U.S. Rep. Frank Pallone, Jr. (D-NJ) gave the
following statement on the floor of the U.S. House
of Representatives on Wednesday, May 7, 2003.
THE FORGOTTEN EXODUS; JEWISH
REFUGEES FROM ARAB LANDS
Mr. Speaker, as Israel and Palestine take steps
toward peace and as President Bush and the State
Department release the "Road Map" for
peace in the Middle East, I would like to drawn
attention to an important issue in the peace process.
The issue of refugees is widely regarded as one
of the most contentious aspects of the Arab-Israeli
dispute. However, up until now, the debate has focused
primarily on the plight of Palestinian refugees
and the question of right of return. Mr. Speaker,
it is critical that future peace negotiations and
discussions, specifically on the rights of refugees,
address both sides of the issue - Arab and Jewish.
Many people do not realize that during the years
following the establishment of the state of Israel,
more Jews than Arabs became refugees. It is estimated
that over 900,000 Jews were stripped of their property
and expelled from Arab nations. Approximately 600,000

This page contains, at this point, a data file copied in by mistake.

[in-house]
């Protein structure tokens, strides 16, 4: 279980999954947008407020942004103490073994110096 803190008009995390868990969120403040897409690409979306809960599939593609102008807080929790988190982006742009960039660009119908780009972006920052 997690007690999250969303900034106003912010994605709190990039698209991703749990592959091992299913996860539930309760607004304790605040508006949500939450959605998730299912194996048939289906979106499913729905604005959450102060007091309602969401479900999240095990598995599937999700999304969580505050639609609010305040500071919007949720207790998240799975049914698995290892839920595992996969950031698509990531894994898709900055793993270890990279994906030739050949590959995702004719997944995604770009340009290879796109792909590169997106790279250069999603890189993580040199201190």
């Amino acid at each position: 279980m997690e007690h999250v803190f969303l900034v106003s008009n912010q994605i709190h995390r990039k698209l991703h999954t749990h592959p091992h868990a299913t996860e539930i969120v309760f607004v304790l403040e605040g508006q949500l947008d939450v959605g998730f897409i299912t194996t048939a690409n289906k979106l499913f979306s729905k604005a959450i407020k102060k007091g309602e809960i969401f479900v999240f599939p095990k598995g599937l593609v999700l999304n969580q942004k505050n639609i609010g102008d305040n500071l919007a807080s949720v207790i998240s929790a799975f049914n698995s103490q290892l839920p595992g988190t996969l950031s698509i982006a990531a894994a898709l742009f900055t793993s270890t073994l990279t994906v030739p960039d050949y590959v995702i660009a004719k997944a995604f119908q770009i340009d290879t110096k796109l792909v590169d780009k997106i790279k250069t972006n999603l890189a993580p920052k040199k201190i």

refugees were absorbed and assimilated by Israel
and the remaining 300,000 fled to other nations,
including the United States and Canada.
Jews in Arab nations were forced to forfeit the
lives they had worked so hard to achieve - to abandon
their homes and livelihoods. They had to turn their
backs on centuries of Jewish history, culture and
community. They had to leave behind schools, synagogues,
hospitals and businesses - all without compensation
and all confiscated by the various Arab governments.
At a time when Jews faced severe persecution, economic
deprivation, discrimination and expulsion from Arab
lands -- Jews turned to Israel as a place to begin
their lives anew. Israel opened her arms and welcomed
the refugees, granting Arab Jews citizenship and
welcoming them into Israeli society.
However, the fact that Israel chose to absorb and
assimilate the refugees from Arab nations does not
lessen the fact that they were all expelled or otherwise
compelled to leave their homelands.
I have personally spoken with several of my colleague
in Congress about this often forgotten aspect of
the Israeli-Palestinian conflict. They agree on
the importance of holding a Congressional hearing
on this subject ~ the need to educate members of
Congress and to ensure that they and the public
are informed of the issues at stake and the sacrifices
made by Jews from Arab lands when they were forced
to leave their homes and countries.
Mr. Speaker, Congress cannot continue to be silent
on the plight of Jewish refugees. It is critical
that Congress address this issue while the refugees
are still alive and while we can still address their
rights as victims. By doing so, we can ensure that
justice for Jewish refugees assumes its rightful
place in the debate.